and two applied for the vacancy at issue in this case, and five applied for the other driver
vacancy in the bulletin. The Board subsequently filled the vacancy in this case by employing
one Gerald Huffman, a bus driver for the Lincoln County school system who had less
seniority than the appellant.
The appellant then filed a grievance based on the claim that there had been a
failure to comply with the posting provisions of W.Va. Code, 18A-4-8b. At every level, the
grievance was denied, with the hearing examiner at Level IV stating that there was
undisputed evidence as to the numerous postings of the position vacancy notice, including
some areas where the appellant had work duties. The examiner went on to state that posting
was not required at every work station. The Circuit Court of Kanawha County affirmed the
hearing examiner's decision.
In Randolph County Board of Education v. Scalia, 182 W.Va. 289, 387 S.E.2d
524 (1989), we examined the question of when it was appropriate that a decision of the West
Virginia Educational Employees Grievance Board, the predecessor of the Education and
State Employees Grievance Board, should be reversed. The Court, in syllabus point 1, said:
A final order of the hearing examiner for the West Virginia Educational Employees Grievance Board, made pursuant to W.Va. Code, 18-29-1, et seq. (1985), and based upon findings of fact, should not be reversed unless clearly wrong.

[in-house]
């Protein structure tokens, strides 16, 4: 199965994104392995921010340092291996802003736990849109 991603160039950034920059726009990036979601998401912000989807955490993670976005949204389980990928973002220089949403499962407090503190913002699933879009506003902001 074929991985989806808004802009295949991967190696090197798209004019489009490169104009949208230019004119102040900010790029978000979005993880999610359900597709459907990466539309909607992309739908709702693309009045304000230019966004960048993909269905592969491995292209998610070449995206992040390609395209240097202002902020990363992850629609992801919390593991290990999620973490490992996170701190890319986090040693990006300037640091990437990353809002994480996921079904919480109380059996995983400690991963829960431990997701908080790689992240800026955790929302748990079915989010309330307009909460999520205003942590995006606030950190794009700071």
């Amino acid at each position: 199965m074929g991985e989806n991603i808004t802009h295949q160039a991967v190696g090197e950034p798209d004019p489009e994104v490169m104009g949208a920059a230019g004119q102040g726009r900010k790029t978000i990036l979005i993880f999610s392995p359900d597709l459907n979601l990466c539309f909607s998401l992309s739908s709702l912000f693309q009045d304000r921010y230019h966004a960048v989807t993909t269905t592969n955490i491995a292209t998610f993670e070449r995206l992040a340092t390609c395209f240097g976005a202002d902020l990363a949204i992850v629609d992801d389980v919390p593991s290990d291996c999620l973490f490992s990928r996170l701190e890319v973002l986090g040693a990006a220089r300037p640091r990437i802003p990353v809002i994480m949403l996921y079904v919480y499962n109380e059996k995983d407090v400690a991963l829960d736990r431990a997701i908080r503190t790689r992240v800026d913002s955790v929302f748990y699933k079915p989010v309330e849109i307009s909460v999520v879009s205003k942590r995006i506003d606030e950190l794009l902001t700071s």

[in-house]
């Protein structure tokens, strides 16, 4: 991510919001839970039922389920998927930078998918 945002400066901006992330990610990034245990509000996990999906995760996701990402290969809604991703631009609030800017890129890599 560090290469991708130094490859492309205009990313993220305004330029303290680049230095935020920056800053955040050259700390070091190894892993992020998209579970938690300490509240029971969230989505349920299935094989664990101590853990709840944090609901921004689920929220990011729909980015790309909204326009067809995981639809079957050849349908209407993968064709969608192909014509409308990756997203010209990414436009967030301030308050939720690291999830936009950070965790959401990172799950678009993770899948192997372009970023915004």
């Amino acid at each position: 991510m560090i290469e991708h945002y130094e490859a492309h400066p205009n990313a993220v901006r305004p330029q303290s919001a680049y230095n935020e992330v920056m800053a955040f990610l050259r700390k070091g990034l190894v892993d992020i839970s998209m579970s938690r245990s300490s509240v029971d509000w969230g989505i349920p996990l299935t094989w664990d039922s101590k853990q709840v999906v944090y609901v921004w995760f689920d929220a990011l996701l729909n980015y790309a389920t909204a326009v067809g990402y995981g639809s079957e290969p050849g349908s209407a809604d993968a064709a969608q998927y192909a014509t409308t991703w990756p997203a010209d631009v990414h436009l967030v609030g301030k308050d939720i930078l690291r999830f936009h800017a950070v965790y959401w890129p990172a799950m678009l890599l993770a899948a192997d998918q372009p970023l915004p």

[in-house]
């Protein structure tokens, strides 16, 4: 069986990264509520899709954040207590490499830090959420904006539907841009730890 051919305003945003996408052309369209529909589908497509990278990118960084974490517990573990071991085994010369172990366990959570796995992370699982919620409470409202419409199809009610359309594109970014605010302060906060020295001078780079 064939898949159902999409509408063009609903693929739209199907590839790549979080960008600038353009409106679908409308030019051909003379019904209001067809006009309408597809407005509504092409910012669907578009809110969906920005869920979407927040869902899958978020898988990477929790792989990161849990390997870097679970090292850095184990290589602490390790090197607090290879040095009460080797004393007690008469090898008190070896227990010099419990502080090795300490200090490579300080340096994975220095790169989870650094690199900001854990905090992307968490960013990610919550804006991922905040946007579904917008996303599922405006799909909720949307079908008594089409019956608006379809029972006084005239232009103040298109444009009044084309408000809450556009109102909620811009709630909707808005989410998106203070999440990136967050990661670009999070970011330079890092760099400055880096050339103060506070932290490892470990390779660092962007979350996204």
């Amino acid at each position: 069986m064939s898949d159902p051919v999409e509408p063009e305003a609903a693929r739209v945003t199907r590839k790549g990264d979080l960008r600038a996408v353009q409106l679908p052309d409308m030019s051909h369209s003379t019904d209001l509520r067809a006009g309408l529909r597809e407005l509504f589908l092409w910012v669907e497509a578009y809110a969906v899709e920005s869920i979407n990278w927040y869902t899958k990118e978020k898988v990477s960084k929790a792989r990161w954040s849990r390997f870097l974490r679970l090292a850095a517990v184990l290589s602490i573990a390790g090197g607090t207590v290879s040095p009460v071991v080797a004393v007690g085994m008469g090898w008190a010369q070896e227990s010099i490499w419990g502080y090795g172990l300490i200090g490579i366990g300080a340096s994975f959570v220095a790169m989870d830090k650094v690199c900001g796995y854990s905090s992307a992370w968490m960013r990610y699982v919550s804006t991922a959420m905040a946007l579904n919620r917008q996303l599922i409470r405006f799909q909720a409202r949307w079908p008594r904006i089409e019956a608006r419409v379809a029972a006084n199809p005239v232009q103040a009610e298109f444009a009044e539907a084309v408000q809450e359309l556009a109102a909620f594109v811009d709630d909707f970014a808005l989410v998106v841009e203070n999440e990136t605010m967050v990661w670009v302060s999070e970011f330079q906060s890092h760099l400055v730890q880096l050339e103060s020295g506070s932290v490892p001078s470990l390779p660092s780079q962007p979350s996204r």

See also, Bolyard v. Kanawha County Board of Education, ___ W.Va. ___, 459 S.E.2d 411
(1995); Parker v. Summers County Board of Education, 185 W.Va. 313, 406 S.E.2d 744
From reading W.Va. Code, 18A-4-8b, it is clear that it requires that vacancy
notices of the type involved in the present case be posted in "conspicuous working places" and not in any specified or particular working place. In Marion County Board of Education
v. Bonfantino, 179 W.Va. 202, 366 S.E.2d 650 (1988), we held that this statutory posting
requirement was mandatory and explained the rationale for posting; however, we did not
determine the adequacy of the posting:
It is apparent that the posting requirement was designed to provide the procedural vehicle to effectuate . . . the filling of . . . positions based on qualifications and seniority. The most reasonable way to insure that the most qualified person is found to fill a position is to post a notice of its availability so that all interested and qualified persons may be apprised of it.
179 W.Va. at 205, 366 S.E.2d at 653. It is clear from this that the purpose of the notice